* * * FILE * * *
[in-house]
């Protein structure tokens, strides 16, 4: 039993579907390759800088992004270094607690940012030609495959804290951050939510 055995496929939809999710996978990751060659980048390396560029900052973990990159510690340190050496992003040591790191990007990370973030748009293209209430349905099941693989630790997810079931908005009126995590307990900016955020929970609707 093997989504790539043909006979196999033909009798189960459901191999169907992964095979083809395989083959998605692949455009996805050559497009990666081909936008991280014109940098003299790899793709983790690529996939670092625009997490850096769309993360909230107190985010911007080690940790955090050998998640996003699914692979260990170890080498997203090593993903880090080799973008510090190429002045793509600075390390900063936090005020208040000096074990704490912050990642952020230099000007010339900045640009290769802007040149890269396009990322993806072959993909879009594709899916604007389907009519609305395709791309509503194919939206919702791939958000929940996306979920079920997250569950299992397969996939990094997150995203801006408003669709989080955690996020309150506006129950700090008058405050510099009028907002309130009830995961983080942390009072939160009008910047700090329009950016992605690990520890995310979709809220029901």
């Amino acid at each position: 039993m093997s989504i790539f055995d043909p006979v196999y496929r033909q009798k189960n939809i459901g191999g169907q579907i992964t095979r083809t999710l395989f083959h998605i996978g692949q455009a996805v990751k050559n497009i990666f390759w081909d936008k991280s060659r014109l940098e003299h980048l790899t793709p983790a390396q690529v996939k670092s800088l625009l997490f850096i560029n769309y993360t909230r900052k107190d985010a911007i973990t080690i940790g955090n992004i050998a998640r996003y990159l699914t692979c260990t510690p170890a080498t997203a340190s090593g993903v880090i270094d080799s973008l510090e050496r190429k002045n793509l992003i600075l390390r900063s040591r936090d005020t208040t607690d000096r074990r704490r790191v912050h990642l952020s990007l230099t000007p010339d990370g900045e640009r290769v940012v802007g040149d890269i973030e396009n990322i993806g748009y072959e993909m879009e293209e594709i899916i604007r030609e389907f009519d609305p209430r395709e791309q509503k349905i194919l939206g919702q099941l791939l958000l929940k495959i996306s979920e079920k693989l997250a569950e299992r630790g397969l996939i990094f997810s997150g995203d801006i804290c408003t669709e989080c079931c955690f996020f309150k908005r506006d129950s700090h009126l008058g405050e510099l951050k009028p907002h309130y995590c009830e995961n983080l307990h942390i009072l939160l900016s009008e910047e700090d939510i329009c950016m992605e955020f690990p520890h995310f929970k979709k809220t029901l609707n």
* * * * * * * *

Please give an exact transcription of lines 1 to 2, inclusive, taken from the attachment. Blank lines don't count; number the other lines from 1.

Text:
[in-house]
């Protein structure tokens, strides 16, 4: 039993579907390759800088992004270094607690940012030609495959804290951050939510 055995496929939809999710996978990751060659980048390396560029900052973990990159510690340190050496992003040591790191990007990370973030748009293209209430349905099941693989630790997810079931908005009126995590307990900016955020929970609707 093997989504790539043909006979196999033909009798189960459901191999169907992964095979083809395989083959998605692949455009996805050559497009990666081909936008991280014109940098003299790899793709983790690529996939670092625009997490850096769309993360909230107190985010911007080690940790955090050998998640996003699914692979260990170890080498997203090593993903880090080799973008510090190429002045793509600075390390900063936090005020208040000096074990704490912050990642952020230099000007010339900045640009290769802007040149890269396009990322993806072959993909879009594709899916604007389907009519609305395709791309509503194919939206919702791939958000929940996306979920079920997250569950299992397969996939990094997150995203801006408003669709989080955690996020309150506006129950700090008058405050510099009028907002309130009830995961983080942390009072939160009008910047700090329009950016992605690990520890995310979709809220029901």